I feel compelled to write about e-mail. At a recent surgical meeting I concluded a two-hour breakfast meeting with a more junior colleague with the words, “You need to start answering your e-mails!” It started me thinking about the topic, and I want to give you some thoughts about e-mail. For academic physicians, e-mail is still a very important means of communication. I know that the world has moved on, and e-mail seems very passé, but I assure that the most senior levels of academic medicine still use it as a major alternative to the personal letter or phone call.
For example, I’ve received numerous invitations to speak (including internationally), participate in committees at the national level, and write chapters for textbooks. I’ve also mentored numerous young surgeons who approached me via e-mail. E-mail still appears to be the best way to communicate with colleagues in other parts of the globe, as it transcends time barriers.
As your career unfolds you may receive very significant communications (including invitations to participate in publications, research grants, or even to be a visiting professor) via e-mail. These may come from colleagues within your own institution or from other institutions. If you don’t look at your e-mail periodically, including the “junk” or “spam” folders, you won’t even know about these opportunities. You will miss a major chance to network, and may even be perceived as rude and unresponsive. The sender of the e-mail will simply move on and contact someone else who is equally well qualified.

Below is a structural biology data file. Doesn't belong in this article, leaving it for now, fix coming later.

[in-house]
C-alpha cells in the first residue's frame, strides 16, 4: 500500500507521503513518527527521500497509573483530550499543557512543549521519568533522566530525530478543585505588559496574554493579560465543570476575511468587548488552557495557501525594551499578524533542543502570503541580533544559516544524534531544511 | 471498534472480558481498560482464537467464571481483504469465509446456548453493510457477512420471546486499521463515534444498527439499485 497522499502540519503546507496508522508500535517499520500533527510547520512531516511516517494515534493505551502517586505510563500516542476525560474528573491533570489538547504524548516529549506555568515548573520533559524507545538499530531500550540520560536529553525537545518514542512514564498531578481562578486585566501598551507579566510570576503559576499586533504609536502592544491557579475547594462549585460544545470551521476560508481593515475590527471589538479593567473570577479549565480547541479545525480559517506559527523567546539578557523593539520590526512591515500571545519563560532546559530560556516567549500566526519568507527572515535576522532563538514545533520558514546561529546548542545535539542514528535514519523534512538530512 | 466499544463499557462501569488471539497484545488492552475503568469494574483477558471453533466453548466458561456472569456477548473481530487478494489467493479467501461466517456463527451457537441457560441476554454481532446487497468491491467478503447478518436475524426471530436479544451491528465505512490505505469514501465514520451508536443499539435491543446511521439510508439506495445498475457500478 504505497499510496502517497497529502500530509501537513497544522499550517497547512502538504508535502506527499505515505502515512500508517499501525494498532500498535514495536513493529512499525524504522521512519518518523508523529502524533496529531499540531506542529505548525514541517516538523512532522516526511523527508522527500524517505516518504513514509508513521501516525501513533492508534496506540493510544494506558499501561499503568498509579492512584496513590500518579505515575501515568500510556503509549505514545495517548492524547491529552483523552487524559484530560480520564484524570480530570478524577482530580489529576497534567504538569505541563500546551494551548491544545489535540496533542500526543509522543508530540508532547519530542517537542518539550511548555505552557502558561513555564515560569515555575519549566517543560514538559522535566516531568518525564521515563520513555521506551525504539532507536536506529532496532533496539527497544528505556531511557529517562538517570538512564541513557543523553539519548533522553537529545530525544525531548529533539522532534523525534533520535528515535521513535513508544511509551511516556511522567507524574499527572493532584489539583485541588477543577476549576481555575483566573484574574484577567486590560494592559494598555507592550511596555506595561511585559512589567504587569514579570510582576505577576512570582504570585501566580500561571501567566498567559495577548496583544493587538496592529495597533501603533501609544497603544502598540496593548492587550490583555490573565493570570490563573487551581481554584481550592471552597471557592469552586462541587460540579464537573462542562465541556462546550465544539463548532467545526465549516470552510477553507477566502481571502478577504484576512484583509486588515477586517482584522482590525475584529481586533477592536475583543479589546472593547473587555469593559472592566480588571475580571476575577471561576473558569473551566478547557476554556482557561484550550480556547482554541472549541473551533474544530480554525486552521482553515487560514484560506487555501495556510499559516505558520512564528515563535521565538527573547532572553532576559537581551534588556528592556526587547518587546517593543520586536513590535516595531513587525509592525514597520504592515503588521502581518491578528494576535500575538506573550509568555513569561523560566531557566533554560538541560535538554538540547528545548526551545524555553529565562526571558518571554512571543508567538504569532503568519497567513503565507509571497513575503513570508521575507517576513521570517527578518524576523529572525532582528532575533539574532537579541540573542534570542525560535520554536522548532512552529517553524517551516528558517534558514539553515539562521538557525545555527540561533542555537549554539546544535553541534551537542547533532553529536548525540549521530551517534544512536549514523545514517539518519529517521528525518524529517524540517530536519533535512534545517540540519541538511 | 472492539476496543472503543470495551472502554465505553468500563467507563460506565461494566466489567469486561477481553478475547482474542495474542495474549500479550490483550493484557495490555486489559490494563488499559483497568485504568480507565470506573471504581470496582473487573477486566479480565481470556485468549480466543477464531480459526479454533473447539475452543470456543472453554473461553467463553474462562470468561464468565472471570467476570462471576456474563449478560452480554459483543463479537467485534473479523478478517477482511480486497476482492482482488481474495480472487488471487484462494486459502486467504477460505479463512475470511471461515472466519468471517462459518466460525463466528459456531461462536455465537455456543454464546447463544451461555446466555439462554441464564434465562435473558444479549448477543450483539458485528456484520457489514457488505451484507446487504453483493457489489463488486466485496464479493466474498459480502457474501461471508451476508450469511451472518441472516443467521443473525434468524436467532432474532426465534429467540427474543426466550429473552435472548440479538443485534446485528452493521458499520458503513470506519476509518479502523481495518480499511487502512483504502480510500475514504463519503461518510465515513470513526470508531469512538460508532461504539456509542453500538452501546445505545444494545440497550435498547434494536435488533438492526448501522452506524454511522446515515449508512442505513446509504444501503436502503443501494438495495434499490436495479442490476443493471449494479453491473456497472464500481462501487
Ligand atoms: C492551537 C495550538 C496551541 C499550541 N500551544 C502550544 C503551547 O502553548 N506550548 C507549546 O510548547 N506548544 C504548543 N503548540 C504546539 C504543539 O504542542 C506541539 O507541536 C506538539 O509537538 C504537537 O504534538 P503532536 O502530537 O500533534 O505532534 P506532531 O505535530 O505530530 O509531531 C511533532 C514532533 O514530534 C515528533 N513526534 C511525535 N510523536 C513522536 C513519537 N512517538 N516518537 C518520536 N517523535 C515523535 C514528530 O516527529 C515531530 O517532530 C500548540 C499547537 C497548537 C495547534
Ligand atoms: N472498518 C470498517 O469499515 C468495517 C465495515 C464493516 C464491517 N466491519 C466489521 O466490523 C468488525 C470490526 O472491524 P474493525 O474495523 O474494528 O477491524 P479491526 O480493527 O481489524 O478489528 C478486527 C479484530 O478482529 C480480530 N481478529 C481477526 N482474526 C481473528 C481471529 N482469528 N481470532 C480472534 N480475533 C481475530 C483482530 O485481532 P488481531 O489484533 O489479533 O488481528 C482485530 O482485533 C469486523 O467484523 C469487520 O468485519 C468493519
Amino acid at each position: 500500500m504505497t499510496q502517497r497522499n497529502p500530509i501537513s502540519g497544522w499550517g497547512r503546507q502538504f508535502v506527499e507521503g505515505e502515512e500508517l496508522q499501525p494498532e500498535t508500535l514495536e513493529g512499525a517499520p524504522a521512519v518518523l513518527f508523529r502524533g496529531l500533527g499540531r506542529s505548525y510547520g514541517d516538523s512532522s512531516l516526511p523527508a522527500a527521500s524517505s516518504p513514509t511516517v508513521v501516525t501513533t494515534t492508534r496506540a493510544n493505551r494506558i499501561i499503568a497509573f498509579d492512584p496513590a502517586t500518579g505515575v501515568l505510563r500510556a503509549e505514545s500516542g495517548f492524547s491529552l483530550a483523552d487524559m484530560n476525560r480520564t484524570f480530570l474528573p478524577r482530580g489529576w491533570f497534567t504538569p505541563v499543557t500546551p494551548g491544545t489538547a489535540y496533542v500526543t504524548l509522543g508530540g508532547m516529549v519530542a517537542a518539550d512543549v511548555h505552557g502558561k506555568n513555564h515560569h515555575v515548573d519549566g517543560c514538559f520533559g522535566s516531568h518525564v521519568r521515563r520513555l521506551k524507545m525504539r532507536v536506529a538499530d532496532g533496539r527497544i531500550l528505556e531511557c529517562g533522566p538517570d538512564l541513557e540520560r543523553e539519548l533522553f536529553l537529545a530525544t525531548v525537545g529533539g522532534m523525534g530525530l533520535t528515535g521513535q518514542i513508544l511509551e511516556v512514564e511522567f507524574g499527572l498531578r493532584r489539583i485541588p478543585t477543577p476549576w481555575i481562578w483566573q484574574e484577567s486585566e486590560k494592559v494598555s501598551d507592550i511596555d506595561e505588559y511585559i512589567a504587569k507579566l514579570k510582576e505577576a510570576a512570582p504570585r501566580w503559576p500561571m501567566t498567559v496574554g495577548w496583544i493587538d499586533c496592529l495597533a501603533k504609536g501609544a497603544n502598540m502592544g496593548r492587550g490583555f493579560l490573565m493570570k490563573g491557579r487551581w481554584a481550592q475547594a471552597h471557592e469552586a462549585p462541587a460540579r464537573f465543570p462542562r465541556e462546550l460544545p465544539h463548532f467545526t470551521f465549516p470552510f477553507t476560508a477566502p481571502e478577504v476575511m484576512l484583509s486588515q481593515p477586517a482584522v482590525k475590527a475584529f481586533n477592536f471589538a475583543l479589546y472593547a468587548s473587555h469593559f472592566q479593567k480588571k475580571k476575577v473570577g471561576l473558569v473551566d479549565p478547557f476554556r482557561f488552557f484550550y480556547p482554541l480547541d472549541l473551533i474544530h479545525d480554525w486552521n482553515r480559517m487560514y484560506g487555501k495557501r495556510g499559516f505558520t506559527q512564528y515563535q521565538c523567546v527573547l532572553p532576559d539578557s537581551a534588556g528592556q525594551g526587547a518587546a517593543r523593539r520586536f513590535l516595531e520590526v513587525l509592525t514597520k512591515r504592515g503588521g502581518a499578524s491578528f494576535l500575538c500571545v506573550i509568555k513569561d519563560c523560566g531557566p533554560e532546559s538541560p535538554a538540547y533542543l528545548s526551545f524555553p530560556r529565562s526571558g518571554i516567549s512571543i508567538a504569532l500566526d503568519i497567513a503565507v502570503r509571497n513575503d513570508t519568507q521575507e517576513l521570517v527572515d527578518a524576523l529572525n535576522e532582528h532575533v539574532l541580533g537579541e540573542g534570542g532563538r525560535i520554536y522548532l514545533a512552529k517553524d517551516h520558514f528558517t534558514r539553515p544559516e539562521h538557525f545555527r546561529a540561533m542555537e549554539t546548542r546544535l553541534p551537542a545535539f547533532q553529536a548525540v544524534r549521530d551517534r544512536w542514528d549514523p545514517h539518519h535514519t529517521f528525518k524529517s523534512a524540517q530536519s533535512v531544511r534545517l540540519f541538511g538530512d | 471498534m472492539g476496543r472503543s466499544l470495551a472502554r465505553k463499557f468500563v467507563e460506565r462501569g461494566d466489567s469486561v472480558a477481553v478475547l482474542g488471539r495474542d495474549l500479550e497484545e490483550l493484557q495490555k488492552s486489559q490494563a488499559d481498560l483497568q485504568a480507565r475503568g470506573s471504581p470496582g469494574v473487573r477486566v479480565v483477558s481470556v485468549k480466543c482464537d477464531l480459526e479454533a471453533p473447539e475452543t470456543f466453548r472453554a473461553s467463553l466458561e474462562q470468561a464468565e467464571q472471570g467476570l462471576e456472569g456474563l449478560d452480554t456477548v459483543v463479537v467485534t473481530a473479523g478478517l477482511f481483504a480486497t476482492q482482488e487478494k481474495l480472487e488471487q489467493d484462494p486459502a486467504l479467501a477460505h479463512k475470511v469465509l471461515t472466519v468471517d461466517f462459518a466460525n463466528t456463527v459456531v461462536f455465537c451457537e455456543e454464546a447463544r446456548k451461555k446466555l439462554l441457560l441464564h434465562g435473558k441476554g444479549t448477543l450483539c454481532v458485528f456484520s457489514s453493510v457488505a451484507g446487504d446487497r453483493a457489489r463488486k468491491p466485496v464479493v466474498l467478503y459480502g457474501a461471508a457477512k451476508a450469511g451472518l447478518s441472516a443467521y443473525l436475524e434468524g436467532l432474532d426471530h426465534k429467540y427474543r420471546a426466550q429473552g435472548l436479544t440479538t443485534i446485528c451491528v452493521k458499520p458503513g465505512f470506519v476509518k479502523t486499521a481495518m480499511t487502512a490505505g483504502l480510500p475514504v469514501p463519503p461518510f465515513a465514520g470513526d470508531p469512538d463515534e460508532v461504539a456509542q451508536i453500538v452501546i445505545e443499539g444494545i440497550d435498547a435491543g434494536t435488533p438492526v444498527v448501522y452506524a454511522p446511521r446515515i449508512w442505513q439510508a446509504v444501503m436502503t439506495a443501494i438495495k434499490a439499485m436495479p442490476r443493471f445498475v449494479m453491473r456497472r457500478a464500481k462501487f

You don’t have to obsessively check every couple of hours, but I would recommend a daily sweep of your inbox. It’s a lot easier to clear things out if you are only dealing with a day’s worth of messages. Please don’t tell me how many e-mails you get every day. I have been handing out my business card (with e-mail address) for years, and my e-mail address is on my faculty profile on our department website. I can assure you that I still get a large number of e-mails.
And, once you engage in an e-mail conversation with a colleague, respond promptly. Even if all you can say is “Busy now, I’ll respond by the weeks’ end” (and cc this to yourself so you don’t forget), you will be perceived as awake, alert, alive, and responsive. Your response will be greatly appreciated by the sender.
By the way, my e-mail address is: firstname.lastname@example.org and I’d be happy to hear from you.